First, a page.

While headless architecture benefits are quickly realized by the IT team, moving to a headless commerce platform can also benefit other branches of the business. Some of the benefits include:
Unrestricted Front-end development: Traditional eCommerce solutions often restrict how developers can make changes. Since the frontend and backend are so tightly integrated, any change to one forces developers to make changes to the other. Also, any outages to one can affect the other.
In a headless commerce environment, developers can create their own frontend from scratch without affecting the back end. They can also use the frameworks and technologies that work best for them to make that frontend.
Deeper Personalization: Traditional eCommerce platforms also limit how users and administrators can personalize content delivery, restricting data-based personalization to whatever data is within the eCommerce platform. When a headless CMS is in play, customer and product data can be pulled from CRMs, PIMs, and other third-party tools. This allows brands to build a truly personalized and localized eCommerce experience for their customers.
Future-proof: Traditional eCommerce systems struggle to adapt to new technologies and customer demands. With a headless CMS fueling the experience, the company is ready for any new technology, device, or consumer trend and can quickly adapt rather than fall behind the competition.
Consistent Branding and Messaging: The ability to maintain a consistent brand message when moving from the website’s content area to the eCommerce section can help convert visitors into customers. The flexibility that a headless commerce solution affords in developing a seamless frontend experience can give visitors the consistency they need and allow them to blend content and commerce.
Lower Development and Maintenance Costs: A headless commerce solution can cost much less than a standard eCommerce platform and can integrate with third-party systems with minimal effort. With lower development and maintenance costs, and better documentation, firms that employ headless commerce can often see significant cost savings.
Easier Integrations: With APIs at play, brands can seamlessly integrate with best-of-breed third-party tools, Martech, and analytics engines.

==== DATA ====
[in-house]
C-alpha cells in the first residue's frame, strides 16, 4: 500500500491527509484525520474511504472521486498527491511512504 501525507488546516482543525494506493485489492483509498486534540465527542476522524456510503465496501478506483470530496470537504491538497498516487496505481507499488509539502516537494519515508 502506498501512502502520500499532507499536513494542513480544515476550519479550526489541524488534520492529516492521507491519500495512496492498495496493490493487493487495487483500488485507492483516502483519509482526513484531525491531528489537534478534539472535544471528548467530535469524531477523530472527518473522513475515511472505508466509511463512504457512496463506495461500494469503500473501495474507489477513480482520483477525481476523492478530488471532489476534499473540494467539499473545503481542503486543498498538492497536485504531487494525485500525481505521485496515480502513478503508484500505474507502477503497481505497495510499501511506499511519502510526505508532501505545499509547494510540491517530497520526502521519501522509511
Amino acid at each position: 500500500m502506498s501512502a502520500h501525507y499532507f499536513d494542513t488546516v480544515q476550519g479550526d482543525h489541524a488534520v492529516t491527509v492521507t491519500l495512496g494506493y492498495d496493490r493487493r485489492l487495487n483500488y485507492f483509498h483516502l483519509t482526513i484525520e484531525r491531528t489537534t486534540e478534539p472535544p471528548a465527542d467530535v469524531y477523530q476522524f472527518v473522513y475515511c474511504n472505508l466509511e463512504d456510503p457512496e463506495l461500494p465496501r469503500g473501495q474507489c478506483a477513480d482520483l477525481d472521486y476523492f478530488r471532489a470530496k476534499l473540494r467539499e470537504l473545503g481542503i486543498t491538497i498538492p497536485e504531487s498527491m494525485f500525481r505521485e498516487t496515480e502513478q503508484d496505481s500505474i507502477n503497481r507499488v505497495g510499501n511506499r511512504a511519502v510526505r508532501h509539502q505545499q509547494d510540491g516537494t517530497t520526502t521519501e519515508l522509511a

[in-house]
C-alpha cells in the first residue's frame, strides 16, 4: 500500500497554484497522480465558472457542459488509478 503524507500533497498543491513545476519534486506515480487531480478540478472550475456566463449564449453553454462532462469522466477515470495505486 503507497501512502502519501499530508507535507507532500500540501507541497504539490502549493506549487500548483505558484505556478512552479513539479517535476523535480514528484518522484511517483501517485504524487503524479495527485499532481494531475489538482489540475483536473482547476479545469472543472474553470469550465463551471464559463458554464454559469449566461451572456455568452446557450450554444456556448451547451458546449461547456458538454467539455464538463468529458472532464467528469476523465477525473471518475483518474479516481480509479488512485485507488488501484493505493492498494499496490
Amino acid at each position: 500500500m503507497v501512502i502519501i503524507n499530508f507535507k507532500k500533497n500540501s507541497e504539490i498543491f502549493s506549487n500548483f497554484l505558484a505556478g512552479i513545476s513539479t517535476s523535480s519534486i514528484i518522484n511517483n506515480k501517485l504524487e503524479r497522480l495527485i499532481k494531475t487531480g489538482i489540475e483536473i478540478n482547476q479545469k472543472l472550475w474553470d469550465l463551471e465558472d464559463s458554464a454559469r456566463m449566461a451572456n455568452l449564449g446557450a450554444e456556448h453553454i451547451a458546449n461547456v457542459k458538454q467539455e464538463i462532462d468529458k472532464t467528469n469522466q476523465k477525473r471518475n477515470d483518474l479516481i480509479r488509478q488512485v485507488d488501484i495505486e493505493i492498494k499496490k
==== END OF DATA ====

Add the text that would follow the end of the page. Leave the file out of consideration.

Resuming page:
While a pure headless CMS can help brands embrace headless commerce and deliver an engaging experience for their customers, opting for a hybrid headless CMS can make things easier for the marketers who need to create the content, product descriptions, and more for the eCommerce store.
dotCMS is a hybrid headless platform that offers true headless functionality without hanging marketers out to dry. It features Edit Mode Anywhere for undisrupted editor experiences in headless, native, or hybrid environments with preview, inline editing, drag & drop, template editing, and personalization.
dotCMS also offers:
GraphQL Support: While our native REST APIs are great, dotCMS also includes GraphQL for more efficient and high-performing eCommerce integrations.
No-Code Content Modeling: Use the available content types or create your own type to organize content assets, permissions, and more.
API Builder: The API Builder gives you the tools and the environment to create custom REST endpoints to support your specific interoperability use-cases, all that with LowCode scripting and no Java developer.
The world of eCommerce has been moving at lightning speed for some time now. However, by default, eCommerce brands stuck using traditional content management systems will never catch up to modern brands or the Amazon behemoth.
But with a headless commerce solution (and a hybrid CMS as the core of that solution), your brand can build an omnichannel eCommerce experience that’s worthy of your customer’s time, attention, and money.
With dotCMS’s marketer-friendly and API-first philosophy, brands are taking advantage of commerce tools and other integrations to build those experiences.